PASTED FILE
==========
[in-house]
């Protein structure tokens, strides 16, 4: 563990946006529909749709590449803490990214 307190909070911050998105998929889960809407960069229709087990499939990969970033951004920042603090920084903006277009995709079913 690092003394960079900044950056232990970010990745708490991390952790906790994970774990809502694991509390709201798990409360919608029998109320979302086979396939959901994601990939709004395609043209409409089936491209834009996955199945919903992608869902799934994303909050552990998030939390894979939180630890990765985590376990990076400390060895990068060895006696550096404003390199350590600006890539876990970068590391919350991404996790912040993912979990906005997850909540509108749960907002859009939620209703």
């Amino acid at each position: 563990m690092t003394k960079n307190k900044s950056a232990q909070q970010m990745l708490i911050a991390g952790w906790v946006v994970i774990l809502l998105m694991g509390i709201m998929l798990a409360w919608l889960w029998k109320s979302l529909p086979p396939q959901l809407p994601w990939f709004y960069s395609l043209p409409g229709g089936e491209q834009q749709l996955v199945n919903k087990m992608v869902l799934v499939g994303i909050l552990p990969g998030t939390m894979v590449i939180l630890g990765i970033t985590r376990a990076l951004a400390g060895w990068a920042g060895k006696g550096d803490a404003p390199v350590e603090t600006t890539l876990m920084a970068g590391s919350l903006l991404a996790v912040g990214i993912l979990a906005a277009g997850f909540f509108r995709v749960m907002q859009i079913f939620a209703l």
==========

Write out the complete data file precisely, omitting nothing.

[in-house]
């Protein structure tokens, strides 16, 4: 563990946006529909749709590449803490990214 307190909070911050998105998929889960809407960069229709087990499939990969970033951004920042603090920084903006277009995709079913 690092003394960079900044950056232990970010990745708490991390952790906790994970774990809502694991509390709201798990409360919608029998109320979302086979396939959901994601990939709004395609043209409409089936491209834009996955199945919903992608869902799934994303909050552990998030939390894979939180630890990765985590376990990076400390060895990068060895006696550096404003390199350590600006890539876990970068590391919350991404996790912040993912979990906005997850909540509108749960907002859009939620209703």
């Amino acid at each position: 563990m690092t003394k960079n307190k900044s950056a232990q909070q970010m990745l708490i911050a991390g952790w906790v946006v994970i774990l809502l998105m694991g509390i709201m998929l798990a409360w919608l889960w029998k109320s979302l529909p086979p396939q959901l809407p994601w990939f709004y960069s395609l043209p409409g229709g089936e491209q834009q749709l996955v199945n919903k087990m992608v869902l799934v499939g994303i909050l552990p990969g998030t939390m894979v590449i939180l630890g990765i970033t985590r376990a990076l951004a400390g060895w990068a920042g060895k006696g550096d803490a404003p390199v350590e603090t600006t890539l876990m920084a970068g590391s919350l903006l991404a996790v912040g990214i993912l979990a906005a277009g997850f909540f509108r995709v749960m907002q859009i079913f939620a209703l």